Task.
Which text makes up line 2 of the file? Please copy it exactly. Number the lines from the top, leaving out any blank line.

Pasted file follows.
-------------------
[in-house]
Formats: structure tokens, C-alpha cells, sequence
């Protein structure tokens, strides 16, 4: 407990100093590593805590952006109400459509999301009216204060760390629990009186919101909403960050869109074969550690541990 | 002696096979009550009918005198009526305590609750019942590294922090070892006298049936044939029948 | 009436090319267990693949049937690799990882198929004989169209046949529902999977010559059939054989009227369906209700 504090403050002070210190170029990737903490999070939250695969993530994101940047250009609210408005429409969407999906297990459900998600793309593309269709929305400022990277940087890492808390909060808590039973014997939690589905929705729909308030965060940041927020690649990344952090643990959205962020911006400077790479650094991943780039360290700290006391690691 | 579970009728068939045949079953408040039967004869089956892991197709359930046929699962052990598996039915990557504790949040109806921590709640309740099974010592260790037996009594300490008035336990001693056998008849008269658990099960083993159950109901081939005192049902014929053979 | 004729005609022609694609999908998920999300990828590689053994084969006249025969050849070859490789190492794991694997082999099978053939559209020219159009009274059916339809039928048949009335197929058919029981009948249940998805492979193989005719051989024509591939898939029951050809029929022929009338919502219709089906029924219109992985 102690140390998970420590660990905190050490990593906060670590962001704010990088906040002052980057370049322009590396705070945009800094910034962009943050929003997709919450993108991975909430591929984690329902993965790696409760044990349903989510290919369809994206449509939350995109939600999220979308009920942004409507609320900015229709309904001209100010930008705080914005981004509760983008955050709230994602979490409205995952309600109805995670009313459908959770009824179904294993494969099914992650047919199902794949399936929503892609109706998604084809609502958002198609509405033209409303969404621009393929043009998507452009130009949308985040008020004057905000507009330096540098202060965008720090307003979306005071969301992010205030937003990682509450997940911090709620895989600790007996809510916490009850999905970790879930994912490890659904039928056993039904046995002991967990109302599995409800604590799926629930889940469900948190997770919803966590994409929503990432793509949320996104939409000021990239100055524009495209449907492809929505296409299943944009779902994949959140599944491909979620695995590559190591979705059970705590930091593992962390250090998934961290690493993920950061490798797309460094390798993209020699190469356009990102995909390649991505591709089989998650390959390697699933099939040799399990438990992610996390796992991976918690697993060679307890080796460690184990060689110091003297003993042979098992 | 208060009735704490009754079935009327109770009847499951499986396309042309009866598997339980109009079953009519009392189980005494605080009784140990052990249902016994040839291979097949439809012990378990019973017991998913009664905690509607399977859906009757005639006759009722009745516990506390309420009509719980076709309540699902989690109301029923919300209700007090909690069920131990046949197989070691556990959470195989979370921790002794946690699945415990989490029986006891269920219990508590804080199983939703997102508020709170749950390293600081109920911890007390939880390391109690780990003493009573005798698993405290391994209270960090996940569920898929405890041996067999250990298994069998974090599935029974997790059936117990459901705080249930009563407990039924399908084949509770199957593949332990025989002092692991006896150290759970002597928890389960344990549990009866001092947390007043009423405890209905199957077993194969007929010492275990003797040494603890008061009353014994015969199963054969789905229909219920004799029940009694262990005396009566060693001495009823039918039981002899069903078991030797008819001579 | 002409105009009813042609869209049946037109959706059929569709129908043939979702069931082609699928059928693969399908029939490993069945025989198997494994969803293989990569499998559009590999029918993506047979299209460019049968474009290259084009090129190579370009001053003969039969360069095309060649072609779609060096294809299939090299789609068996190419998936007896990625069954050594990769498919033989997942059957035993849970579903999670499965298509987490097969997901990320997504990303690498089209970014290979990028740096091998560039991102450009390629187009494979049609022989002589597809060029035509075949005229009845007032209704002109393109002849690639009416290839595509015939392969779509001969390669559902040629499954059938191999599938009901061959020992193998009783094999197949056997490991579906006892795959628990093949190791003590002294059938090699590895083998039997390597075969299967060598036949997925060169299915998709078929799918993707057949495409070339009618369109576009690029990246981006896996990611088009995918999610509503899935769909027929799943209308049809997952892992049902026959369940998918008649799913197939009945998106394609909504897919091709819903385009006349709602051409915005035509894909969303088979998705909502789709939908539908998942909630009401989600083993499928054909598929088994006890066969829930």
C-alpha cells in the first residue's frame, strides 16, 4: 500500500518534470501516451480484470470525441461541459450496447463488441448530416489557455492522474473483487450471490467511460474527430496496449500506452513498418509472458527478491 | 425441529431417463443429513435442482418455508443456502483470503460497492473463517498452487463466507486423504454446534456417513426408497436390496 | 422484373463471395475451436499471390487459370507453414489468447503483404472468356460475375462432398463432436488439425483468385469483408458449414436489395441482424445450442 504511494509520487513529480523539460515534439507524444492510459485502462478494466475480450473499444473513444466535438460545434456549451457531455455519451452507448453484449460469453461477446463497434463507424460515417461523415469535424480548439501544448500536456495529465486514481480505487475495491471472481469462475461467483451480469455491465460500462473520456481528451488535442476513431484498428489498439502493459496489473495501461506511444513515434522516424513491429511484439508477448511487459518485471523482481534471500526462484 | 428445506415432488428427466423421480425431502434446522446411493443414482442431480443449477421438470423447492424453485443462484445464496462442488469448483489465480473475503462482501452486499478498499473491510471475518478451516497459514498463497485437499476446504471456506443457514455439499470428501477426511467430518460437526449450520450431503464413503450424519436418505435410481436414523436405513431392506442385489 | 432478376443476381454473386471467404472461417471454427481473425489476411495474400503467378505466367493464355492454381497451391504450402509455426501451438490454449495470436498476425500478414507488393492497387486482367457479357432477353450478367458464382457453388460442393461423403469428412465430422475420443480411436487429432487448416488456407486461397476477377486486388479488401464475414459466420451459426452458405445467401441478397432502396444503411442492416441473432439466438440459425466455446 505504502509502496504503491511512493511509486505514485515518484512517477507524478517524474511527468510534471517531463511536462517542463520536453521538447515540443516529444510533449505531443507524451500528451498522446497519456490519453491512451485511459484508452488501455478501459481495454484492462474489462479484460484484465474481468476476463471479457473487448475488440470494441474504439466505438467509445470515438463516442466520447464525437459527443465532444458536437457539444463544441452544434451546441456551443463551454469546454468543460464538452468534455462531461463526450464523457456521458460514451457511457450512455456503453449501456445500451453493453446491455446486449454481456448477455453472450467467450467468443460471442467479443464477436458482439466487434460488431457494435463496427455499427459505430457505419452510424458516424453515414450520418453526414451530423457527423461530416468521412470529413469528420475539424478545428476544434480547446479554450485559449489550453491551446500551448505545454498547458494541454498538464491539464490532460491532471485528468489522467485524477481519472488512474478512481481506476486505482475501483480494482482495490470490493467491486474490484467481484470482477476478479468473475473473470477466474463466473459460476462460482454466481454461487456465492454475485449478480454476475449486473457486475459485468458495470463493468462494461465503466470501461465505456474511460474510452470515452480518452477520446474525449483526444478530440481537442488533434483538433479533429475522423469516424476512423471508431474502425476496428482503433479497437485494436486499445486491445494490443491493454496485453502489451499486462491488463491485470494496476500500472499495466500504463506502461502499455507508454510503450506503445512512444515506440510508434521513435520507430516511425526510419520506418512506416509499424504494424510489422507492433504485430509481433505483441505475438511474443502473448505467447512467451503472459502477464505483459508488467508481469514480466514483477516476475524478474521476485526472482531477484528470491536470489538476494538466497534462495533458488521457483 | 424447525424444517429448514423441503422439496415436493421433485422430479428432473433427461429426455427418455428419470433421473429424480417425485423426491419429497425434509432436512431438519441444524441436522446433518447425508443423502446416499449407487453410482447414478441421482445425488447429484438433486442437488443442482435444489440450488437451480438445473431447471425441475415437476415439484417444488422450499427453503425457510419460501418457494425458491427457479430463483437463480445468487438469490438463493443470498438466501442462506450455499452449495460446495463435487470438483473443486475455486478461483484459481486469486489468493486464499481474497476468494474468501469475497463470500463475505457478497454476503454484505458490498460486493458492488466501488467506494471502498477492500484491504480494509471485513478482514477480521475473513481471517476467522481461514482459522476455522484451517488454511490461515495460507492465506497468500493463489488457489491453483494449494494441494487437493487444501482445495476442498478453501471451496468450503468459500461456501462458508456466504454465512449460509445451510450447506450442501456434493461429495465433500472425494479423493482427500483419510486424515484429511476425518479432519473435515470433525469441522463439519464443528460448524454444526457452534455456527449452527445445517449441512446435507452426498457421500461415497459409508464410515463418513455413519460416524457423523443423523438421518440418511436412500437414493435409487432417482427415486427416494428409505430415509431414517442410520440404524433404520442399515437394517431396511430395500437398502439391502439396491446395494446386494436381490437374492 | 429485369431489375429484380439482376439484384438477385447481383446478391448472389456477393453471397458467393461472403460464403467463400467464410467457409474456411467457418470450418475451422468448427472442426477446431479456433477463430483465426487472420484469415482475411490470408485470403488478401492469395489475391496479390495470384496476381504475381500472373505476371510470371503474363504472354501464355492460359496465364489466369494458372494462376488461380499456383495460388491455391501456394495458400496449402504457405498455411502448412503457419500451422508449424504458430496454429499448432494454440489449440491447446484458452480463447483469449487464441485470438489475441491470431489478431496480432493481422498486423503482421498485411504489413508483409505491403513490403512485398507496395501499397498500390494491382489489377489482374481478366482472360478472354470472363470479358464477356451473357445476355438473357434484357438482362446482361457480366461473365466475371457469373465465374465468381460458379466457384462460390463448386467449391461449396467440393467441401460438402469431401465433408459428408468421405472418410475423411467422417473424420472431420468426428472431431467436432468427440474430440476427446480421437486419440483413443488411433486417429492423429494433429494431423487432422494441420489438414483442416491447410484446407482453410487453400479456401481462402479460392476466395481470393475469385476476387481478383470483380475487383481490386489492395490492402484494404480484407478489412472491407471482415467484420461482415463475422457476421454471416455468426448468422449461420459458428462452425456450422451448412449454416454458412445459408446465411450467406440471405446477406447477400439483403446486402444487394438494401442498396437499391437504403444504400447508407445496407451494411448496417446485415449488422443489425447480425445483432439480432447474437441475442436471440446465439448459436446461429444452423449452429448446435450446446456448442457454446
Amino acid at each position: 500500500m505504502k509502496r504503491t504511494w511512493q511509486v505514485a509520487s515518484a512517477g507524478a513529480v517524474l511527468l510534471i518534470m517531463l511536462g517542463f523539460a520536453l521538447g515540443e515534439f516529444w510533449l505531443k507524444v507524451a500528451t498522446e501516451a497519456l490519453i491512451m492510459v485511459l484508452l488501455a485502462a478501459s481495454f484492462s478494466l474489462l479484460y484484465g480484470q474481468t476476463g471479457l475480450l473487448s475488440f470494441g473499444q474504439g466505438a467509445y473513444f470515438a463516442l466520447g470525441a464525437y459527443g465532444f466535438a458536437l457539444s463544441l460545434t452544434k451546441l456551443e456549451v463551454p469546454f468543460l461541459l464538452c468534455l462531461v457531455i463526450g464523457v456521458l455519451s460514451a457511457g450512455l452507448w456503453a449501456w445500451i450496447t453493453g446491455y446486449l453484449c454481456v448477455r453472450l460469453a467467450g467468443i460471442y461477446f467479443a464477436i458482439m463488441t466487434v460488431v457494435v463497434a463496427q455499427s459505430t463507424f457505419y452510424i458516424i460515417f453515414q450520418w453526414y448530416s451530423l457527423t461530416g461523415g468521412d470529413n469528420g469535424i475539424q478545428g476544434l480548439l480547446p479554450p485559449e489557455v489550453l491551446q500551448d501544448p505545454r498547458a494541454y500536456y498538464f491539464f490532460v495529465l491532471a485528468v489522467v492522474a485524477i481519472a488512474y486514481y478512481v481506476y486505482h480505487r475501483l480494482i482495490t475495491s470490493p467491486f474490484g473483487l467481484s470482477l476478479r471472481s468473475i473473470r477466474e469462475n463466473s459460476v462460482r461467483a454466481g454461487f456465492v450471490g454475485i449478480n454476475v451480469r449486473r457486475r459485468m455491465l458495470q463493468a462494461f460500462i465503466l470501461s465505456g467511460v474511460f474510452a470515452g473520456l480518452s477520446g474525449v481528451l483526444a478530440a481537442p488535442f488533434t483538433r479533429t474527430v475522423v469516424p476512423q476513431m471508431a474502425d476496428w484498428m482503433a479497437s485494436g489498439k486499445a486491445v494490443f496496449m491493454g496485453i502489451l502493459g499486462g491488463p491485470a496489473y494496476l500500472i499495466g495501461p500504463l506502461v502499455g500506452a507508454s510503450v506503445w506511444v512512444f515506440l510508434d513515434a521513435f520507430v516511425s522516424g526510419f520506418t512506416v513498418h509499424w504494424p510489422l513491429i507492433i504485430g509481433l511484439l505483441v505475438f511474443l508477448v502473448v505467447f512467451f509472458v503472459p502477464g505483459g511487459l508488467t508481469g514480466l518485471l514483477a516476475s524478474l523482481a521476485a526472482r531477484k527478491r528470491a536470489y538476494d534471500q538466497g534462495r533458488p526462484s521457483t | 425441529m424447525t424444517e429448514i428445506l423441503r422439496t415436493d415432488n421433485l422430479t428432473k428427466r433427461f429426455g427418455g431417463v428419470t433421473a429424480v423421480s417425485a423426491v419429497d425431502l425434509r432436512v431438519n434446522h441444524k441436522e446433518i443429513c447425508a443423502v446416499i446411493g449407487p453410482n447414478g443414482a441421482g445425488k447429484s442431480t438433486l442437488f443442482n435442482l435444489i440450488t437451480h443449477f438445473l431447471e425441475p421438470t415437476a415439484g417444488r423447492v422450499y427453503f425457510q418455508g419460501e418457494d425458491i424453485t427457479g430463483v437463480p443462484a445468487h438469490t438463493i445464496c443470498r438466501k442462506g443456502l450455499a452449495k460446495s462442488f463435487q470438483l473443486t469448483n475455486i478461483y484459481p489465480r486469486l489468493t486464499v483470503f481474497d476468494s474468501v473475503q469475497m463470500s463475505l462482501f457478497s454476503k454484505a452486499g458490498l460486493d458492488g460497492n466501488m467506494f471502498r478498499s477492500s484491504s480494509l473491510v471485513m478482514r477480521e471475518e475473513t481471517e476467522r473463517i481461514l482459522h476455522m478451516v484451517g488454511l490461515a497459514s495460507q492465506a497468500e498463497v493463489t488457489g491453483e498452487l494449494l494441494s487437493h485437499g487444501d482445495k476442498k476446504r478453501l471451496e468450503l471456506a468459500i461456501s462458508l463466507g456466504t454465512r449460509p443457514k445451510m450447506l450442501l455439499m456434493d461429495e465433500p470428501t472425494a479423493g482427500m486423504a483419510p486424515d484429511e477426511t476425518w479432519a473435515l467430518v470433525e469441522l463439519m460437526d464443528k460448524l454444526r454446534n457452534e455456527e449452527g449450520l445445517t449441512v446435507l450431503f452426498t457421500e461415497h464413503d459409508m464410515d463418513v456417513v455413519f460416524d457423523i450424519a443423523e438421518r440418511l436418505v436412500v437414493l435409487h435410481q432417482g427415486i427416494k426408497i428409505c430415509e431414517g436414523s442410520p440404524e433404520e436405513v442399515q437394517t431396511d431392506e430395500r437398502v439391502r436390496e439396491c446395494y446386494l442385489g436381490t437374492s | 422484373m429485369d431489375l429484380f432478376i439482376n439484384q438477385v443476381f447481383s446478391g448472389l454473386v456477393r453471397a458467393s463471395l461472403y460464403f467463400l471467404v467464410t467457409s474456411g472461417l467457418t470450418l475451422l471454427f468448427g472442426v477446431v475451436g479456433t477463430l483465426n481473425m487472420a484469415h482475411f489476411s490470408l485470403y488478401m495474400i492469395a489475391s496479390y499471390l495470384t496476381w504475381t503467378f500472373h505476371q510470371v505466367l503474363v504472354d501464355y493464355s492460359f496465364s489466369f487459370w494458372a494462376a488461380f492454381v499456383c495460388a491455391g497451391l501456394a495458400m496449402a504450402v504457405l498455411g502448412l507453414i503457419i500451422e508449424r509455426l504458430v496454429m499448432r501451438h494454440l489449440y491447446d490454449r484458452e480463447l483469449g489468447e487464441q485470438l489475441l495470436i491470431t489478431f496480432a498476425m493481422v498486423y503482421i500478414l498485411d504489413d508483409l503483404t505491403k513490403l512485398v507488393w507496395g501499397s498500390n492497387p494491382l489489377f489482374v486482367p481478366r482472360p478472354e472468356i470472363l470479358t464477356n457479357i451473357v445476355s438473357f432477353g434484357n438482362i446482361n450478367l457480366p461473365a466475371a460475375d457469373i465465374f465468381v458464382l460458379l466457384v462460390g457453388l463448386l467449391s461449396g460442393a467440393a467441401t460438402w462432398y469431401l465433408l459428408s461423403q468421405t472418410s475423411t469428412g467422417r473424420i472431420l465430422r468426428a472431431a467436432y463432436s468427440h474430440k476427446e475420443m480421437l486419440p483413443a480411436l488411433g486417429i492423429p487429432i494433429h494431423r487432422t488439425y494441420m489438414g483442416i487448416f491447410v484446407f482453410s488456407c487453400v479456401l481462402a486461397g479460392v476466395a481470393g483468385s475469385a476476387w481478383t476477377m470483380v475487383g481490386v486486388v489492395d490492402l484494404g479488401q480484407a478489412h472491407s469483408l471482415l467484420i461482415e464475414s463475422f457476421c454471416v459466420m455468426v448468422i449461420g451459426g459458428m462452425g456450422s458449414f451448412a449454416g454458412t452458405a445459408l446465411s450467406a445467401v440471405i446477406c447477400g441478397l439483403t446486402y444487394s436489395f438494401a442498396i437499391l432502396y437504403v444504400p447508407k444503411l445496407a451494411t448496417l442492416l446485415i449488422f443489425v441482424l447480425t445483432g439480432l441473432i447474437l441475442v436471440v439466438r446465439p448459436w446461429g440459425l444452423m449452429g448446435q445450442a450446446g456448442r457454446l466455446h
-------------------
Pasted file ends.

Formats: structure tokens, C-alpha cells, sequence